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Drop-In Pitches From Australia To Be Used In New York, Florida, Texas For T20 World Cup 2024



The United States will be hosting 16 games in the T20 World Cup 2024. New York will be hosting the high-octane India vs Pakistan clash.

The Nassau County International Cricket Stadium in New York gets ready to host India vs Pakistan clash in T20 World Cup 2024.

.New Delhi: The stadiums in the United States, hosting the T20 World Cup matches in June will have drop-in pitches transported all the way from Australia. The T20 World Cup is happening for the first time in the USA with West Indies being the co-hosts. The matches will be played at bespoke venues in New York, Texas and Florida.

While 16 matches will be hosted in the USA, the rest of 39 games will be played in the West Indies. The opening encounter between USA and Canada and the high-octane India vs Pakistan matches will all be held in the United States. As far as the pitches are concerned, they were made in Adelaide and travelled by ship to American via Florida. Damian Hough, who is a pitch curator at Adelaide Oval, has been given the task to make the wickets.

“Our aim is to produce pitches that have pace and consistent bounce, on which the players can play their shots,” said Hough. “We want entertaining cricket, but there are challenges.” Work on the drop-in pitches began back in October last year as they were initially planted in trays with each pitch split into two trays. Hough was given a task of making four match-ready pitches and six practice strips.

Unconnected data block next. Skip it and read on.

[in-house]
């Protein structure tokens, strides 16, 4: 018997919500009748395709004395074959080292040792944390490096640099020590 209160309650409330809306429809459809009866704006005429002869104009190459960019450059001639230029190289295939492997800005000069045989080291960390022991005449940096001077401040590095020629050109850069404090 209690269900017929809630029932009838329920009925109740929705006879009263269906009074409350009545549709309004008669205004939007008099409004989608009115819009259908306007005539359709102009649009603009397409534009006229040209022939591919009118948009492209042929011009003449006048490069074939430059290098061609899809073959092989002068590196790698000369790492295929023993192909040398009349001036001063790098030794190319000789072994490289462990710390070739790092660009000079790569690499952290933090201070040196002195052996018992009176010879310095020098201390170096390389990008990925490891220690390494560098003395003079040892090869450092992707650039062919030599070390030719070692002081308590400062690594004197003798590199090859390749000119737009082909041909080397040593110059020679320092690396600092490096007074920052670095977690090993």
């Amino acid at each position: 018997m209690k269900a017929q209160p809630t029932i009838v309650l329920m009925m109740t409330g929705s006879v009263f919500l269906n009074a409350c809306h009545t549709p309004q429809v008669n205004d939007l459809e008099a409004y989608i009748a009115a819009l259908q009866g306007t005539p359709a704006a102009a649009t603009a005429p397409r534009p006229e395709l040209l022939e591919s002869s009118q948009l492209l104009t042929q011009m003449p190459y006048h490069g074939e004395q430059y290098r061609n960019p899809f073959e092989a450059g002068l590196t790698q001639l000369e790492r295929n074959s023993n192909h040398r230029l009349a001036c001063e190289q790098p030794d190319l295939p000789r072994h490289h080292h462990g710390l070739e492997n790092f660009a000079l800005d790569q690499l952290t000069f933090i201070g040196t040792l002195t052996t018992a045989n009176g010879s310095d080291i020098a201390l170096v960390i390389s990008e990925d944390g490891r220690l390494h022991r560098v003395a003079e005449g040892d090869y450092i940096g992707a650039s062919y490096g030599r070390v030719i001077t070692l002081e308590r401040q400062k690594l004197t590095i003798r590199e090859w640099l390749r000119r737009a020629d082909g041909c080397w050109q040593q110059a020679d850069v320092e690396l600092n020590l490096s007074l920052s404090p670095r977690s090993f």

Diving deep into making of the pitches, a clay-like soil, used at baseball venues in the US, has been used I making the pitches. A particular type of grass is used, suited to warmer climates and resistant heavy rolling has also been used.

The trays were loaded in a shipping container on a boat in January from Adelaide with Florida being the ultimate destination. On its way to Florida, the grasses have since grown before being taken by road to its final destination. For laying the pitches, it will take Hough and his team atleast 12 hours to bed the pitch in at the venues.

“I have mixed feelings,” said Hough, who is a guest on this week’s Stumped podcast. “I’m really excited, but I’m a bit anxious at the same time – there are still unknowns. This is a long process. What we do know is we’ve given it our best shot. We’ve thoroughly thought through every possible outcome and issue along the way and we’re hoping that they’re going to be some good cricket pitches.”

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